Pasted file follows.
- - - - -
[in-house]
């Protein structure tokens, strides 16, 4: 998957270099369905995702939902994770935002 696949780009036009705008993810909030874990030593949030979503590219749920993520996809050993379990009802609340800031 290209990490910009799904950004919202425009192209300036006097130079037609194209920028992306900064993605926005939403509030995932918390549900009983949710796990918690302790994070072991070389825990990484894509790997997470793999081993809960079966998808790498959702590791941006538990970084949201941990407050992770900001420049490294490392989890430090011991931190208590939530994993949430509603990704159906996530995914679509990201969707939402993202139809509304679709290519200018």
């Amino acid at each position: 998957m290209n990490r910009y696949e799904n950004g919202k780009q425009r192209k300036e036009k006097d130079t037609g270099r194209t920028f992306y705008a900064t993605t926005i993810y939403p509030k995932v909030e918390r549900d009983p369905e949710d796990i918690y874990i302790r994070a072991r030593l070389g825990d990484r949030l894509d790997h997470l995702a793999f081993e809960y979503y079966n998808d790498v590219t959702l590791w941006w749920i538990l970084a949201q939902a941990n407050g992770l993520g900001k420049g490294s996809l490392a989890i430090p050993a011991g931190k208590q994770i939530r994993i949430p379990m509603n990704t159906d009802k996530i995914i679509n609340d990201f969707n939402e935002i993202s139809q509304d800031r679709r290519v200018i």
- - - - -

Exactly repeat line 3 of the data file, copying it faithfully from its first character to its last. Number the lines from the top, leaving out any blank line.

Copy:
């Amino acid at each position: 998957m290209n990490r910009y696949e799904n950004g919202k780009q425009r192209k300036e036009k006097d130079t037609g270099r194209t920028f992306y705008a900064t993605t926005i993810y939403p509030k995932v909030e918390r549900d009983p369905e949710d796990i918690y874990i302790r994070a072991r030593l070389g825990d990484r949030l894509d790997h997470l995702a793999f081993e809960y979503y079966n998808d790498v590219t959702l590791w941006w749920i538990l970084a949201q939902a941990n407050g992770l993520g900001k420049g490294s996809l490392a989890i430090p050993a011991g931190k208590q994770i939530r994993i949430p379990m509603n990704t159906d009802k996530i995914i679509n609340d990201f969707n939402e935002i993202s139809q509304d800031r679709r290519v200018i």